Think Your Horse Has An Ulcer? Visit The Vet


No one thinks much about stomachs until there’s a pain, and then that’s all you can think about. It’s true about people, and it’s true about horses. I never thought about horses having ulcers at all, ever, and then suddenly, they were all around me.

I ran into someone who owned a horse I’d raised and heard he (the horse, not the new owner) now had ulcers that were being treated. One of my current horses seemed to have an ulcer as well. Just to round things out, even I had weird stomach pains and had to have an endoscopy. Happily, no ulcer, but still… what was going on?

“In a word, ulcers in horses are caused by stress and more stress,” said Dr. Scott Swerdlin of Palm Beach Equine in Wellington. “And stress can come in many forms. It can be the result of competition, or preparing for competition. Ulcers are common in race horses, polo ponies, dressage horses and jumpers.”

It is more typical in horses who are fed a high-grain diet, less roughage and kept in a stall for most of the day. “In other words, things horses wouldn’t normally do,” Swerdlin said. “Ulcers are an example of a disease caused by what we’ve done to horses.

Any horse can get an ulcer, and there’s a much higher incidence of ulcers than most people suspect.

“As many as 80 percent of horses may have some degree of gastritis, stomach inflammation or ulcers,” Swerdlin said.

“We see ulcers in horses you wouldn’t think of as being in a stressful situation,” added Dr. Jordan Lewis, also of Palm Beach Equine. “Any abrupt change in a horse’s daily routine can bring on an acute attack pretty quickly. We see it in so-called ‘weekend warriors’ who ignore their horses during the week, then jump on and ride them hard over a weekend.”

Shipping a horse can also be very stressful, or changing barns.

“The signs can be mild, such as grinding their teeth, especially in foals, and what’s called ‘grazers,’ which are horses who take a bite of grain then walk around a bit, then take another bite,” Lewis said. “Some horses are ‘dunkers,’ who dunk their hay in water before eating it to make it softer. They may look worried or go off their feed. Nervous horses, spooky horses, horses who colic repeatedly, have poor coats, poor body condition and who don’t perform well — all of them should be checked for ulcers.”

The only sure way to diagnose an ulcer is to have the horse tubed. During a gastroscopy, the horse is lightly sedated and an endoscope is passed through the nose into the stomach. The results can vary from Grade 0, which is normal, through Grade 4, with extensive lesions and areas of deep ulceration.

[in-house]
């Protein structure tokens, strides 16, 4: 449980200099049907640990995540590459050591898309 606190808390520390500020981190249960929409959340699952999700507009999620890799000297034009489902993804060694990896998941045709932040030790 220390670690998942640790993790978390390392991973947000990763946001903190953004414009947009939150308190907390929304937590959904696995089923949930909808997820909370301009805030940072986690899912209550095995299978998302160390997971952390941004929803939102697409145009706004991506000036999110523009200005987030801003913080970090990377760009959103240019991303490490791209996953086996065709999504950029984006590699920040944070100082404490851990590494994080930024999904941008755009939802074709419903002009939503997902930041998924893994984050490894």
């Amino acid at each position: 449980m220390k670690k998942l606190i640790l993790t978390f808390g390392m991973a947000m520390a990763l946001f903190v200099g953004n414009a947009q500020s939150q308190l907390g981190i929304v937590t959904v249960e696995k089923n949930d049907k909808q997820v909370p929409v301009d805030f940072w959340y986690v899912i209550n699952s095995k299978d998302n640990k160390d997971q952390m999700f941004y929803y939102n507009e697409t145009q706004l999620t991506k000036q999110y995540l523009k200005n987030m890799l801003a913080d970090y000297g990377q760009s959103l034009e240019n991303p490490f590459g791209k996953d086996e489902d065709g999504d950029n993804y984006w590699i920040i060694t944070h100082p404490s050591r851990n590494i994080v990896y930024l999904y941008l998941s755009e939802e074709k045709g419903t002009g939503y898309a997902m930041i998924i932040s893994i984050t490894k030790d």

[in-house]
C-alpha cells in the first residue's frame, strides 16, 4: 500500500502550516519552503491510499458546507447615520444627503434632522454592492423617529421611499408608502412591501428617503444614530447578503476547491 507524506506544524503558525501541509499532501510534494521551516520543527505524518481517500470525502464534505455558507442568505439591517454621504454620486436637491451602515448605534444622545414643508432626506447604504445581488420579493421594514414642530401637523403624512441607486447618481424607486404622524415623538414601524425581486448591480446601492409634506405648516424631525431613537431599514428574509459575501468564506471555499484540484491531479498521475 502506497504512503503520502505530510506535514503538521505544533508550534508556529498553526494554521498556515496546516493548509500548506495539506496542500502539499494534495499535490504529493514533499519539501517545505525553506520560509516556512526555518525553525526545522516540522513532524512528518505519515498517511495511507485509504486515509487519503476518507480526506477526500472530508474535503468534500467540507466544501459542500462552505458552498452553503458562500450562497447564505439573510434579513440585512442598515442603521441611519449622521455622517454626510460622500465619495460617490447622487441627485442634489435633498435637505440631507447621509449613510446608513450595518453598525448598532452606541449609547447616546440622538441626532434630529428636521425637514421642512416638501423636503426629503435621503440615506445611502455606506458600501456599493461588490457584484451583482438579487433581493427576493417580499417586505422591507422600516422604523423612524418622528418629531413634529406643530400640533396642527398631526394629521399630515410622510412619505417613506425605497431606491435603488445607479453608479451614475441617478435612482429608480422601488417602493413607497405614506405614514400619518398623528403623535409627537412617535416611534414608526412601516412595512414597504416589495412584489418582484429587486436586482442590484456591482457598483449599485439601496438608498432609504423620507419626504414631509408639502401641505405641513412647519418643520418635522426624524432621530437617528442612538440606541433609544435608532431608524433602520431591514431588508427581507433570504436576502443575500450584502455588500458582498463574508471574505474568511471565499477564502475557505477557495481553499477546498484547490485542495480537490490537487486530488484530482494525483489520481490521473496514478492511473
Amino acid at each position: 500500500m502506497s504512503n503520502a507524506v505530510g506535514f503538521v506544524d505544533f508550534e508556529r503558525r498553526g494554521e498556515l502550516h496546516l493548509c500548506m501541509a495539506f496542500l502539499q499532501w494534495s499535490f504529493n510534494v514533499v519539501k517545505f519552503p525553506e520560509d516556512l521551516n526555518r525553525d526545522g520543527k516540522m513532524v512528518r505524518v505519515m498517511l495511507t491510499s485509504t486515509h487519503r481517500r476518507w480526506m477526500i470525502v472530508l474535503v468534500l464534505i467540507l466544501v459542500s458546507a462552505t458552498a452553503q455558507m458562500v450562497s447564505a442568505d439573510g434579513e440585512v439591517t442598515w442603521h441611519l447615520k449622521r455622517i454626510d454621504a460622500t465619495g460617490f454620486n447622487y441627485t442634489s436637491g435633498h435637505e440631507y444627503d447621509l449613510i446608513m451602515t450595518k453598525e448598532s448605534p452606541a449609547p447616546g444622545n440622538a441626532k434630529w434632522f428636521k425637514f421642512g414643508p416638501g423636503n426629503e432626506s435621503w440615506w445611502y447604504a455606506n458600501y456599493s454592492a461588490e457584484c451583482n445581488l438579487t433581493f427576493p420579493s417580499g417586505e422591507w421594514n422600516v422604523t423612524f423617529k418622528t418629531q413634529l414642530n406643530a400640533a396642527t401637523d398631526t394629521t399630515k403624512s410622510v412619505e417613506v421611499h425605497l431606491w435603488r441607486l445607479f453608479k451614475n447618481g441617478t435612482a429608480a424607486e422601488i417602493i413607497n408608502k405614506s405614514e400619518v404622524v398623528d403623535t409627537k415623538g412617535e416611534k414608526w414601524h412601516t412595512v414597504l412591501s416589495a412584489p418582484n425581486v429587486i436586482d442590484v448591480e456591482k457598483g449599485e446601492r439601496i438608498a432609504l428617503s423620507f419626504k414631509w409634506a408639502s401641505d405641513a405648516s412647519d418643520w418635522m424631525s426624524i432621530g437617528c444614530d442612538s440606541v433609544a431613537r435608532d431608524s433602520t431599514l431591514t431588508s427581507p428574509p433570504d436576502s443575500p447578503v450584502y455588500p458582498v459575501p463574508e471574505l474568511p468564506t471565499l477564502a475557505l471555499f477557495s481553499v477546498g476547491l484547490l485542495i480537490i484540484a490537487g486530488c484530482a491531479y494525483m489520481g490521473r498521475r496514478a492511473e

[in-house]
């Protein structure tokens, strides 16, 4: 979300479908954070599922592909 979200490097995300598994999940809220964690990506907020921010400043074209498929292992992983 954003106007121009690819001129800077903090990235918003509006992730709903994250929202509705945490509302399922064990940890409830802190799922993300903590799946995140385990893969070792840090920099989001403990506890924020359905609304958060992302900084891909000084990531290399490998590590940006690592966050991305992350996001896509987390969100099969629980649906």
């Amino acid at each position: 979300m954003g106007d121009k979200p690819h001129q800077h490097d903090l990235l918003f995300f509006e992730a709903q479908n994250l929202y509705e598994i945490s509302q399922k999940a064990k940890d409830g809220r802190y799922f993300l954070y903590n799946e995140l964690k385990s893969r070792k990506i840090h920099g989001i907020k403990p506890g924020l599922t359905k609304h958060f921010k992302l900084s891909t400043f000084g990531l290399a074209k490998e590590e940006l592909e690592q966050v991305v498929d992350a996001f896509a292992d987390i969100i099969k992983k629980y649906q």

“Bute and Banamine not only don’t help, they can irritate and exacerbate ulcers,” Lewis said. “The best thing to do is have your vet examine the horse to determine the exact problem. The vet may recommend a medication such as GastroGuard, which is the only FDA-approved product that will cure a horse’s ulcers during a 28-day treatment period. Using other products may make the situation worse by causing the stomach acid to rebound.”

There are other changes a horse owner can make: feeding good quantities of a soft grass hay, reducing sweet feeds or high-carb, high-sugar feeds, keeping to a less-stressful routine a horse understands and accepts, and giving a horse adequate turn-out time.

If you suspect your horse may have gastritis or possibly an ulcer, you should check with your vet. If you’re also into alternative medicine, you can palpate the horse to check for certain reactions that tend to point toward a stomach problem. Dr. Mark DePaolo has posted a video on YouTube illustrating the pressure points and various reactions from different horses. Watch it at

A friend of mine who knew about this holistic approach tried it on my mare, and she did, in fact, react in a way that indicated ulcers. She was a nervous type, and had recently joined my herd after a life of being moved frequently and losing a pasture mate. A good diet, light work, plenty of turn-out time with other relaxed horses and a steady routine helped her feel much better.

“Ulcers are one disease people try to treat by themselves,” Swerdlin said. “And they can get into a lot of trouble. Horses have a lot of moving parts. You have to look at the whole picture.”